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Opera to Take Center Stage at College of Charleston



Press Release

Through its dramatic narrative and music, opera offers a powerful and emotional experience. It incorporates every aspect of art – dancing, theater, art composition, singing and orchestra. So why aren’t there more opera lovers? Most of the time, it’s because people haven’t had the opportunity to experience it for themselves.

Under the leadership of Assistant Professor of voice/opera Saundra DeAthos-Meers, the College of Charleston plans to change the tide on opera by introducing more people to this dynamic art form. DeAthos-Meers’ program already offers children’s opera for local elementary schools, but the frequency of full-scale opera has been limited due to the overwhelming production costs.

But that is poised to change, as the College plans to expand its opera offerings to two fully produced operas a year. Complete with a full orchestra, sets, costumes and technical support, the prospects for students are endless. They will have the chance to experience the complexities and joy of putting on a full-scale performance.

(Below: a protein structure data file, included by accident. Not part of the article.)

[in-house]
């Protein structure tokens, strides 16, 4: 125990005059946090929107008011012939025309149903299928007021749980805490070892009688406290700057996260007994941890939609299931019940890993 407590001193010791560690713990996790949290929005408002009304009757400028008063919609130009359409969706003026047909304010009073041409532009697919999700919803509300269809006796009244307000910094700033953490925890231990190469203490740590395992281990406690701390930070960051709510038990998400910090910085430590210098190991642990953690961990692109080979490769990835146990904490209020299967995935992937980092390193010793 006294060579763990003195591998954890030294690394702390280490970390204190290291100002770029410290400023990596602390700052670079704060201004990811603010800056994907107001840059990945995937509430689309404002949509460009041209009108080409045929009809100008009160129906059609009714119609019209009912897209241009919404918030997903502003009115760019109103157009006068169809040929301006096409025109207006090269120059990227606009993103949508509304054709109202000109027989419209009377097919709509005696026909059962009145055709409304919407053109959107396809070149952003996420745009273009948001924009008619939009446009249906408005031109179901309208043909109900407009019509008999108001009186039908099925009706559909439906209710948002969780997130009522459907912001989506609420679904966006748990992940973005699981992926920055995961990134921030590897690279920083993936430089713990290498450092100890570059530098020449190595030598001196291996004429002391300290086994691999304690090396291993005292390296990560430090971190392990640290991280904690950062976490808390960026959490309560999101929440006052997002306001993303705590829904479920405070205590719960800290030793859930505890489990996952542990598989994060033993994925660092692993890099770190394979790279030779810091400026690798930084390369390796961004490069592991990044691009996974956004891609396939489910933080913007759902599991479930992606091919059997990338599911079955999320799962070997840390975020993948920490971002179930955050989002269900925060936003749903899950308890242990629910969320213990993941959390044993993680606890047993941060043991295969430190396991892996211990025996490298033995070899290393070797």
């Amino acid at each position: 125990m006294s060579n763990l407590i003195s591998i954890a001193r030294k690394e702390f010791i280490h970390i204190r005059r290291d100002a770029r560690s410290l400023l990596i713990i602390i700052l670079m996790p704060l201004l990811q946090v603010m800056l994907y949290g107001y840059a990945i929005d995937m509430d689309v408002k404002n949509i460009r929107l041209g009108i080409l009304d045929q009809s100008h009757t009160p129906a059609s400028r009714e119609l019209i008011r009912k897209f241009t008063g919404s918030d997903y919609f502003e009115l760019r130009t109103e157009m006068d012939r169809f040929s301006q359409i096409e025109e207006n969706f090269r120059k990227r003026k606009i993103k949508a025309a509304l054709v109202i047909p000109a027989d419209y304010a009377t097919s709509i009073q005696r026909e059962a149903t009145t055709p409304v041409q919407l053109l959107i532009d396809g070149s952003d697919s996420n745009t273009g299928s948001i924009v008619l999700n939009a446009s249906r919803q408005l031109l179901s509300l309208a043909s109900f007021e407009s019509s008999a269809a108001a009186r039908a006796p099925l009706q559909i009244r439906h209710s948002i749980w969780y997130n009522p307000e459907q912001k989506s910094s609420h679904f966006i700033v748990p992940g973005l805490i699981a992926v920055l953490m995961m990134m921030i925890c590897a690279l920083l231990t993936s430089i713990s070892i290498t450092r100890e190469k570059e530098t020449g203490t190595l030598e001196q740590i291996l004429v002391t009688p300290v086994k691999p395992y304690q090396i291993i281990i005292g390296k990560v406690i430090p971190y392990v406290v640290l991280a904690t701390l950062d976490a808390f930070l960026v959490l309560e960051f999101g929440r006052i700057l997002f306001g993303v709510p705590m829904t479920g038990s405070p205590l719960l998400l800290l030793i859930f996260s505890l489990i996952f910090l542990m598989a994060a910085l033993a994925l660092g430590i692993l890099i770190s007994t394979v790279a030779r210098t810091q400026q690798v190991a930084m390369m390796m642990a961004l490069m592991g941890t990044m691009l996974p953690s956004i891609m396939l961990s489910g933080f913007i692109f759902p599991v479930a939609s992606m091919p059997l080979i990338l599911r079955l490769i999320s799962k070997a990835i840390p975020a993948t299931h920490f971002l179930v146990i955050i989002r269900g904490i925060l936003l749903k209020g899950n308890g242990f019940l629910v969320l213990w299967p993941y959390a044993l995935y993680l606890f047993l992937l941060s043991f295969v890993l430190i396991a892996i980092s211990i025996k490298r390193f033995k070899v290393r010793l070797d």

One of the largest opera productions ever held at the College took place in 2013, and out of the performance of The Marriage of Figaro rose two stars who are now making a name for themselves: lyric soprano Ashley Fabian ’13 (artist certificate ’15) and baritone Nathan Matticks ’12. And these alumni, who are working hard to shine a light on the art they love so much, are excited to see operatic performances take center stage at their alma mater.

A Family Affair

Ashley Fabian grew up singing. In fact, she comes from a family who all took private voice lessons. While no one else in her family sings professionally, Fabian’s father, who studied opera, sings as part of his job as a worship and administrative pastor.

“I had a classical voice teacher, and I found I was quite good at classical repertoire,” explains Fabian. “Still, I wanted to audition for American Idol, with the idea that if I didn’t make it, I would stick with opera.”